Canada-India Relations CANADA-INDIA RELATIONS



In India, Canada is represented by the High Commission of Canada in New Delhi. Canada also has consulates in Chandigarh, Chennai and Mumbai and trade offices in Ahmedabad, Bangalore, Hyderabad, and Kolkata.

India is represented in Canada by a High Commission in Ottawa, and by consulates in Toronto and Vancouver.Canada and India have longstanding bilateral relations, built upon shared traditions of democracy and pluralism and strong interpersonal connections.  The bilateral relationship is supported by a wide range of bilateral agreements in fields such as agriculture, energy, mutual legal assistance, and air services.  In November 2009, Prime Minister Stephen Harper visited India and met with Prime Minister Manmohan Singh. Both leaders also met when Prime Minister Singh visited Canada in June 2010. Among issues discussed were bilateral, regional, and global issues of common interest.

In November 2009, the Prime Ministers of Canada and India set a combined annual trade target of CDN$ 15 billion (up from just under CDN$ 5 billion in 2009) to be reached by 2015.

Security

Canada and India maintain a dialogue on regional security and global strategic issues of common interest through the annual Canada-India Strategic Dialogue and through regular meetings of the Canada-India Joint Working Group on Counter-Terrorism, as well as annual Foreign Policy Consultations.

Trade and Investment

India is a vital trade partner for Canada. Canada’s commerce strategy for India involves the coordination of efforts by Canada's missions in India, federal government departments, provinces, and the private sector.  This strategy has defined priority sectors to increase two-way trade, investment and technology partnerships. These priority sectors include: education, clean technologies (including renewable energy), information and communications technology and infrastructure.

According to Statistics Canada, bilateral merchandise trade between Canada and India in 2010 totalled approximately C$4.2 billion, an increase of 46.6 percent since 2005.

While Canadian merchandise exports to India in 2010 totalled C$2.1 billion (a 2.7 percent decrease from 2009), imports from India reached C$2.1 billion (a 6.0 percent increase from 2009). Despite the small decrease in Canadian exports to India in 2010, exports to India have increased by 92.2 percent since 2005.

Top Canadian exports to India include vegetables (mostly peas and lentils), fertilisers, paper and paperboard, machinery, wood pulp, precious stones, and iron and steel. Canadian imports from India include organic chemicals, precious stones and metals, knit apparel, woven apparel, machinery, and iron and steel.

Canada and India signed a Canada-India Agreement for Scientific and Technological Cooperation in November 2005 to foster greater bilateral S&T collaboration in five priority areas.  Under this Agreement and fostered by a Joint Committee on S&T which meets annually, the five priority sectors are: nanoscience and nanomedicine; information and communications technology; biotechnology, health research and medical devices; sustainable and alternative energy and environmental technologies; and earth sciences and disaster management.  From 2005 to 2010, joint funding from Canada and India for S&T collaboration totalled C$13.5 million.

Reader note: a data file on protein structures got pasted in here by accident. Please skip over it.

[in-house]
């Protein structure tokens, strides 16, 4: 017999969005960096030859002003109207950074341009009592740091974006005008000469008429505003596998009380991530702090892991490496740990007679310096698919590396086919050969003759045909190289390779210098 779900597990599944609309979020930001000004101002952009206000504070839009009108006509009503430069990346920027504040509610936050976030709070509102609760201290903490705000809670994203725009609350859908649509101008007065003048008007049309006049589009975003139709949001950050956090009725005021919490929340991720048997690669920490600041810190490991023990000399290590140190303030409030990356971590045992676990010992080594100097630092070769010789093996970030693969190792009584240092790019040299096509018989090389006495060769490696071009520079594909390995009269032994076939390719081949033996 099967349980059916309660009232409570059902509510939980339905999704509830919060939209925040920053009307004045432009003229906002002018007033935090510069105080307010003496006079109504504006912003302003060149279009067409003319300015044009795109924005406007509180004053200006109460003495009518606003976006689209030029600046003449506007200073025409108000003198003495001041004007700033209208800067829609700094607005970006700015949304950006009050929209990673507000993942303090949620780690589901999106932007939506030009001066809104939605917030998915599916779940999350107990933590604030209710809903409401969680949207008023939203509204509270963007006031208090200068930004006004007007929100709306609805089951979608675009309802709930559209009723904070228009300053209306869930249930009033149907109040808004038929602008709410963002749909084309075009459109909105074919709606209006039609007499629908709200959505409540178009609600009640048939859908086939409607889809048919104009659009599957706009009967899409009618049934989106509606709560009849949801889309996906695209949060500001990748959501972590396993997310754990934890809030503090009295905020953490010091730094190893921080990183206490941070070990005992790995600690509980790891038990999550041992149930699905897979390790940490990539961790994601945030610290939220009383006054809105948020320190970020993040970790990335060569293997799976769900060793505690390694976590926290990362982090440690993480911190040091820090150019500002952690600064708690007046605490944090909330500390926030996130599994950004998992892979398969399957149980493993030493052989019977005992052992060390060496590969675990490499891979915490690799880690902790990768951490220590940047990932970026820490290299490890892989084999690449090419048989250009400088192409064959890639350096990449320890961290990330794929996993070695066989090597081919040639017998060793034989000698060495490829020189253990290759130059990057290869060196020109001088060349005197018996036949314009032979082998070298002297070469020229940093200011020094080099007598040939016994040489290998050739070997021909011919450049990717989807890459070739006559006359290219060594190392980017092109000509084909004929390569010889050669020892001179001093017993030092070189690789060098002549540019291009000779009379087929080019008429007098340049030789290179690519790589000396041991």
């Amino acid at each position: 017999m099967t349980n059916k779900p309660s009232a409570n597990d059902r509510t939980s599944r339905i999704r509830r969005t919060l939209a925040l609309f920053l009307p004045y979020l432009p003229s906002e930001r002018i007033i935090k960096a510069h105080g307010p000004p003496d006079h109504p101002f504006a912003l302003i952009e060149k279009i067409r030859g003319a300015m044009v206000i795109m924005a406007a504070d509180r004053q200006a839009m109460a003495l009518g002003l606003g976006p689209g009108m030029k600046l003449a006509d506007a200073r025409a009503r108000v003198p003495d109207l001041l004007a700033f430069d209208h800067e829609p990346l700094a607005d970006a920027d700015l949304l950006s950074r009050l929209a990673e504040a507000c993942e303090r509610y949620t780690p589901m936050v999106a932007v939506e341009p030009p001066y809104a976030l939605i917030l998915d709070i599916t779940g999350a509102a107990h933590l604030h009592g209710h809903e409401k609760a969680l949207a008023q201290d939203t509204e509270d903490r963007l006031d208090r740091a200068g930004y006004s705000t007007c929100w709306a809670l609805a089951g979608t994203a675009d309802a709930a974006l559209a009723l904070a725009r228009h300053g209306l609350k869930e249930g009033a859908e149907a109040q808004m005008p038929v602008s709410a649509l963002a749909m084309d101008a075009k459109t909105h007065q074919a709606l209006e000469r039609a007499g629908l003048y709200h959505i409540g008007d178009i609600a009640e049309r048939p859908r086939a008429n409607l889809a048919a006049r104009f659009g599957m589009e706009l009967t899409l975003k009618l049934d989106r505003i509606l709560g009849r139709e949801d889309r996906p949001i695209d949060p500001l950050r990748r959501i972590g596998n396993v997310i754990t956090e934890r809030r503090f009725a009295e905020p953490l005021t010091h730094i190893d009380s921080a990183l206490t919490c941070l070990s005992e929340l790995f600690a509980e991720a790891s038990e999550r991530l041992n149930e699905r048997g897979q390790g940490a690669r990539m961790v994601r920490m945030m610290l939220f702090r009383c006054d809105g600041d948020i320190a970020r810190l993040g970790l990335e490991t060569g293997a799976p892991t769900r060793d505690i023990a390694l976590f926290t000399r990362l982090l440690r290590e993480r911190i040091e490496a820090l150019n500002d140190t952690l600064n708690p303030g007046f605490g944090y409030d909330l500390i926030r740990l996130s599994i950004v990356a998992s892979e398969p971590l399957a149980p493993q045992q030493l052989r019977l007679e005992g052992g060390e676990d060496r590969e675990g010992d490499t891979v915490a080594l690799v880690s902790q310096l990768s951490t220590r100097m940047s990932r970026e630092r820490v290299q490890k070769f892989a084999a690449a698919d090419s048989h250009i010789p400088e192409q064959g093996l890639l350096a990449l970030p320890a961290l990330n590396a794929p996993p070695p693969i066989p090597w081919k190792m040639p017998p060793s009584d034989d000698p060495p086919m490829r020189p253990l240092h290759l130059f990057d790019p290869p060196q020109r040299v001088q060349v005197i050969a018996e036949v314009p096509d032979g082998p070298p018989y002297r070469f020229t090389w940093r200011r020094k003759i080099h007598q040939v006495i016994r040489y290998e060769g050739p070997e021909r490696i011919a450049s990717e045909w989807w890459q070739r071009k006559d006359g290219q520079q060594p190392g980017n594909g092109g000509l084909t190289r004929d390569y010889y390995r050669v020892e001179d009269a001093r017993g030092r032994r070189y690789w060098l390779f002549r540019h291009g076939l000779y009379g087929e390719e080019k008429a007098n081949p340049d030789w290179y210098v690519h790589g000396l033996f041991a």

Environment and Energy

The two countries have established the Canada-India Forum for Environmental Collaboration in order to work more closely together on key global environmental issues, including climate change.  Canada and India also initiated a Canada India Energy Forum following the signing of the energy Memorandum of Understanding in November 2009.

Immigration and Visas

India is currently the second largest source country of immigrants to Canada, with a rapidly growing Indo-Canadian community estimated to be nearing one million.

Recently, fast-track processes have been instituted to expedite processing of visas for designated business travellers and students applying to designated publicly-funded post-secondary colleges and universities in Canada. The Business Express program is able to approve over 99% of applications, most within two working days. Partly as a result of the Student Partners program, the number of students who received student permits in 2010 increased more than three-fold in just two years, from 3,250 in 2008 to 11,530 in 2010..

Stakeholder Involvement

In support of Canada’s growing engagement with India, the Government of Canada is committed to consulting regularly with all Canadian stakeholders: provinces and territories; municipalities; non-governmental organizations; the private sector; civil society and the Canadian public. To seek input from these various groups, the Department of Foreign Affairs and International Trade Canada (DFAIT) regularly convenes a multi-sectoral group entitled "Focus India." These meetings help DFAIT to broaden considerations related to Canada’s policy and programming approach to Canada-India relations.

Development Assistance

After 55 years of bilateral programming in India totalling C$2.39 billion, Canada’s bilateral development assistance program came to an end in 2006 following a change in Indian government policy regarding aid.   However, the Canadian International Development Agency (CIDA) continues to provide assistance to India through partnerships between Indian and Canadian NGOs and multilateral programs. In addition, the Canadian High Commission in New Delhi manages the Canada Fund for Local Initiatives, to support local projects in India focusing on gender equality, human rights, and good governance.  For further details see the “Development Cooperation” link on the left hand side of this page.

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